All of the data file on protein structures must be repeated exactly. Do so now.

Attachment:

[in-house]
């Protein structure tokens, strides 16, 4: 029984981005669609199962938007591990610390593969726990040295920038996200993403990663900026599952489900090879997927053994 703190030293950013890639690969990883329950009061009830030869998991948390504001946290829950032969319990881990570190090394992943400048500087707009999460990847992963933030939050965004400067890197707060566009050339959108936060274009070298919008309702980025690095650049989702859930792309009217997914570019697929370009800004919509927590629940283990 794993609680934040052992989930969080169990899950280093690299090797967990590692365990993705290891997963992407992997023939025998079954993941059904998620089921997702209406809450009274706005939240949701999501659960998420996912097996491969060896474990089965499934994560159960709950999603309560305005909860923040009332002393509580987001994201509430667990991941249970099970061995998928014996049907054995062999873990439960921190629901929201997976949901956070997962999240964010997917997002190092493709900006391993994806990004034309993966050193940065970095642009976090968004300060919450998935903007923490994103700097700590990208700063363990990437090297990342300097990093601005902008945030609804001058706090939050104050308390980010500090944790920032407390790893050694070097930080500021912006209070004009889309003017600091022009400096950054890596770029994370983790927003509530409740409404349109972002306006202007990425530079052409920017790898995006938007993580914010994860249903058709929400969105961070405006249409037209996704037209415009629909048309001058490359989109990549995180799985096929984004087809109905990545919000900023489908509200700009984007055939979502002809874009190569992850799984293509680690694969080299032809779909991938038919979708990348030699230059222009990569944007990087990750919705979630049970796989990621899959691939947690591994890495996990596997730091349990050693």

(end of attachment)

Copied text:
[in-house]
């Protein structure tokens, strides 16, 4: 029984981005669609199962938007591990610390593969726990040295920038996200993403990663900026599952489900090879997927053994 703190030293950013890639690969990883329950009061009830030869998991948390504001946290829950032969319990881990570190090394992943400048500087707009999460990847992963933030939050965004400067890197707060566009050339959108936060274009070298919008309702980025690095650049989702859930792309009217997914570019697929370009800004919509927590629940283990 794993609680934040052992989930969080169990899950280093690299090797967990590692365990993705290891997963992407992997023939025998079954993941059904998620089921997702209406809450009274706005939240949701999501659960998420996912097996491969060896474990089965499934994560159960709950999603309560305005909860923040009332002393509580987001994201509430667990991941249970099970061995998928014996049907054995062999873990439960921190629901929201997976949901956070997962999240964010997917997002190092493709900006391993994806990004034309993966050193940065970095642009976090968004300060919450998935903007923490994103700097700590990208700063363990990437090297990342300097990093601005902008945030609804001058706090939050104050308390980010500090944790920032407390790893050694070097930080500021912006209070004009889309003017600091022009400096950054890596770029994370983790927003509530409740409404349109972002306006202007990425530079052409920017790898995006938007993580914010994860249903058709929400969105961070405006249409037209996704037209415009629909048309001058490359989109990549995180799985096929984004087809109905990545919000900023489908509200700009984007055939979502002809874009190569992850799984293509680690694969080299032809779909991938038919979708990348030699230059222009990569944007990087990750919705979630049970796989990621899959691939947690591994890495996990596997730091349990050693």